Tim Benz: Steelers rookie DeMarvin Lyle ‘touched water’ and decided to put on weight

Given that a lot of people were eager for the Pittsburgh Steelers to draft a defensive lineman, I’m sure when DeMarvin Lyle’s name appeared next to the team’s logo in the third round last month, most people’s first The response was applause.

But there may be some confusion when they see his size, read his scouting reports and watch his tapes. Leal of Texas A&M, who’s just under 6-foot-4 and 283 pounds, sprints in such a way that Steelers fans can say, “If he loses 15 pounds, he’s Bud Dupri. 6’4″, 269 lbs).”

Or, especially given the Steelers’ need for a young man with depth on the defensive end, a more realistic projection is, “If he adds 10-20 pounds, he could be the next Stephen Tuit (6’6″, 303 lbs) or Cameron Hayward (6’5″, 295 lbs).”

In fact, if you read Pro Football Net Qualifier Scouting Report On Leal, he certainly sounded like a lighter version of the Steelers’ top two stalwarts.

“Lille has the size to defend tackle in the paint, but is explosive on the defensive end. He has extraordinary athleticism, his size, impressive change of direction, and enough speed to be a perimeter rusher.

Leal’s athleticism means he can line up on the outside effortlessly, but can work as a pass rusher on the inside. His lateral agility was one of the most impressive elements of his NFL draft scouting report.

In addition to his size and athleticism, Leal has extraordinary arm length. This allows him to wreak havoc in a number of ways. Leal used his length at the offensive point to cause problems on the ground. In addition, he also uses his arms to stand up to break the ball in the air. ”

With the Steelers lining up in subcontracts as much as they do now, those are encouraging attributes. But does Leal have what it takes to be the main force against running? This is where Tyson Alualu has come off the bench with an injury in the last 15 games with the team out all season.

“I can absolutely stop running. I feel like I’ve proven that with my movie,” Lyle said Saturday at the Steelers’ rookie minicamp. “And then just doing more work on my passing sprint. Trying to fit more into my bag (skills), more into my two-handed technique.”

Leal says he has gained about 15 pounds. So, if that’s the case, based on his 283 pounds at the combine, he’s only 300 pounds short.

Leal said he was “just experimenting” with the added weight and just “touching the water” to see if he could maintain athleticism with the added weight.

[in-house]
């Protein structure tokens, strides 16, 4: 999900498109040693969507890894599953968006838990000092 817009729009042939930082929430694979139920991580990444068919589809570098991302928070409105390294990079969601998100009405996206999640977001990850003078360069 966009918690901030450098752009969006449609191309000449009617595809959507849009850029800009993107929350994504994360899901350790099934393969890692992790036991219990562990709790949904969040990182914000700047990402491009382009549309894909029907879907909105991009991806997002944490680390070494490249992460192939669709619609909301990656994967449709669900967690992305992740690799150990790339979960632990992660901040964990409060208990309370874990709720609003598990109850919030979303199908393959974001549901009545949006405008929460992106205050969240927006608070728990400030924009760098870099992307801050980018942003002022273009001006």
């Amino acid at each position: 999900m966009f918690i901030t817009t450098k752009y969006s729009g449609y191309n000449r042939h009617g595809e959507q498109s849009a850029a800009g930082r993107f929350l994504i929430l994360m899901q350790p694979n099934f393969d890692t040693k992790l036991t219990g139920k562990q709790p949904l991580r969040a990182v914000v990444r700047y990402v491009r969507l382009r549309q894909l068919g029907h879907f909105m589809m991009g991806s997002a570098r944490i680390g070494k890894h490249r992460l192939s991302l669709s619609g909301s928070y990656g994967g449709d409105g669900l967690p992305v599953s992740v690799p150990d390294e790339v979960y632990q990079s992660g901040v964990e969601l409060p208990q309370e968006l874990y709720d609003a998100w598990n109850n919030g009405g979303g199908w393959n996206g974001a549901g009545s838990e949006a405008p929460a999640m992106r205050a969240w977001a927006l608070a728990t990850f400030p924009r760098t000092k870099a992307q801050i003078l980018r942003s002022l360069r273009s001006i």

But coach Mike Tomlin wants to stress that the organization has not given Lyle any orders to put on weight.

“He’s guessing whether he thinks we want him to gain weight,” Tomlin said. “We’re just here to learn about him and his body and how it works. Usually in draft prep, people hear from NFL guys and they try to do what they think we want to do. The reality is, We are trying to understand the athlete, the lineage of the athlete and how his body works, what is his best condition, etc. So, it’s too early to talk with any of these guys about the weights needed etc. Wait, because we’re just beginning to understand them.”

Lear moved up and down the defensive line during the College Station, apparently with the same job description as the Steelers defensive linebacker.

“Stop running. Catch the QB. Just disruptive. Just make sure I can help my other teammates open up in different pass-rush situations,” Lyle said. “Keep it low. Hands. Get off the ball.”

That’s exactly what Tuit and Hayward did when they were at their best, just as Brett Kessel and Aaron Smith did before them.

As the Steelers hope Leal will do in the future.

If he’s physically mature and strong enough to help at the moment, that’s going to be a big problem for Tomlin and the defensive coaching staff to figure out, as the Steelers have three games — against two run-able division opponents (Cincinnati) Bengals and Cleveland Browns) ball — within the first 12 days of the 2022 season.

Tim Benz is a staff writer for Tribune-Review. You can contact Tim at [email protected] or at Twitter. All tweets can be retweeted. All emails are subject to posting unless otherwise stated.

Leave a Reply

Your email address will not be published. Required fields are marked *